Individual retirement accounts are a great way to save for your retirement tax-free. What’s not so great is figuring out how you can scrape the money together to take full advantage of it.
If getting the money to max out your IRA contribution ($5,500 for 2018 and $6,500 for those 50 and older) isn’t your problem, learn how and where to open an IRA. Once you open an account, you can fund an IRA with cash, a check or a direct transfer from your bank.
Everyone else, read on for advice on how to fill up your IRA to the brim.
Yes, certain savers can actually get the government to help them feed their IRA.
Here’s how: Contribute to a traditional IRA and you may be able to get a bigger refund on your taxes by claiming a deduction for your thriftiness. Then, use the extra refund money to build up next year’s IRA contribution.
Are you eligible for this tax deduction?
If you’re covered by a retirement plan at work, you’ll need to earn less than certain amounts to get this little trick to work. For single tax filers, you’ll get the full benefit if your modified adjusted gross income is less than $63,000 in 2018, and it phases out for incomes up to $73,000. Above that higher amount, Uncle Sam says “no bonus.”
For married couples filing jointly, you’ll get the full benefit if your modified adjusted gross income is less than $101,000. The deduction phases out completely above $121,000.
If you simply earn too much to get this credit, consider opting for a Roth IRA instead. There are income restrictions here, too, but they’re more generous. And you’ll get some seriously good future benefits instead of a tax break today.
The government may come to your rescue again, especially if you’re a low- or moderate-income saver. You can claim the Saver’s Credit on your tax return, which offers up to 50% back on a contribution to a traditional IRA up to $2,000 ($4,000 for married couples filing jointly). However, like the trick in the first example, you’ll need to have an income below a certain level to qualify. But if you do, you can take advantage of both tax breaks to fund your IRA.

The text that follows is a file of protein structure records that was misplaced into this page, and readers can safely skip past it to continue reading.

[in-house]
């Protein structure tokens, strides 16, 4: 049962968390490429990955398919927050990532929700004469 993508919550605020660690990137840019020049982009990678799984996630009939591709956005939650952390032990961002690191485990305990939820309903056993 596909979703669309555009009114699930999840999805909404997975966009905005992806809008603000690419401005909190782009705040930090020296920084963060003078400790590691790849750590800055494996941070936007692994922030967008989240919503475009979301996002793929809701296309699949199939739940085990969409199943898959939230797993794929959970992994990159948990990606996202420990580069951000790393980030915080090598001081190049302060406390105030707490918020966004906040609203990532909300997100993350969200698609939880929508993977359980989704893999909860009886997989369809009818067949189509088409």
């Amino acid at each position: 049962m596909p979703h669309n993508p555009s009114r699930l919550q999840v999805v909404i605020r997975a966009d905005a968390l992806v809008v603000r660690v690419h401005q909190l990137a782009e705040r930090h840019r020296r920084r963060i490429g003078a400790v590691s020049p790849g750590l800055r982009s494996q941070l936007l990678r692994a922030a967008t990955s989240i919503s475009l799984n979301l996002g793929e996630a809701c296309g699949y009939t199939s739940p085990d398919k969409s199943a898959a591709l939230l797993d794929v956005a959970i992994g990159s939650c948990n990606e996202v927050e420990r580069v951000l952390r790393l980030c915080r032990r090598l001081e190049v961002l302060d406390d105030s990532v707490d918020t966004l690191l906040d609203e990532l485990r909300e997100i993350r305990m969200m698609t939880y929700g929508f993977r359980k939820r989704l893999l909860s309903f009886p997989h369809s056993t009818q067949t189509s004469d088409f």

Married couples will need a joint adjusted gross income below $38,000 in 2018 to claim the full 50% benefit, while single filers cannot exceed $19,000. The credit is completely phased out for married incomes above $63,000 and for singles above $31,500.
Get that tax credit, then roll it into your next IRA contribution.
Sometimes the hardest part of getting funds for your IRA is just getting started. After all, $5,500 is a chunk of money and it can be difficult to scrape together, especially if you’re waiting until the last minute to fund your IRA. In that case, it can be useful to break down that annual goal into smaller amounts — even daily if that’s what gets you to save.
To max out your IRA in 2018, you’ll need to save an average of $15 per day, or $105 per week. Set aside that amount, then transfer it to your IRA on a daily or weekly basis.
In late 2017, the federal government cut taxes for many Americans. According to one analysis, middle-class taxpayers could see a tax cut of several hundred dollars. If at all possible, keep your spending where it was before this windfall and funnel that extra into next year’s IRA contribution. “Found money” is a great opportunity to get ahead on your savings plan.
Steal a play from your employer’s retirement-plan playbook: Tuck away your IRA money before you can spend it. Set up your accounts so that they funnel money to your IRA with every paycheck, just like a 401(k) plan does. If you receive a paycheck every two weeks, allow the brokerage to dip into your bank account and transfer your contribution on payday.
With 26 paychecks a year, you’ll need to siphon out about $211 each time to max out the contribution limit. Even if you can’t give up that much at a time, move some money on payday when you’re flush with cash. The rush of new money eases the pain of having to save.
If you’re ready to get started with an IRA, open an account.
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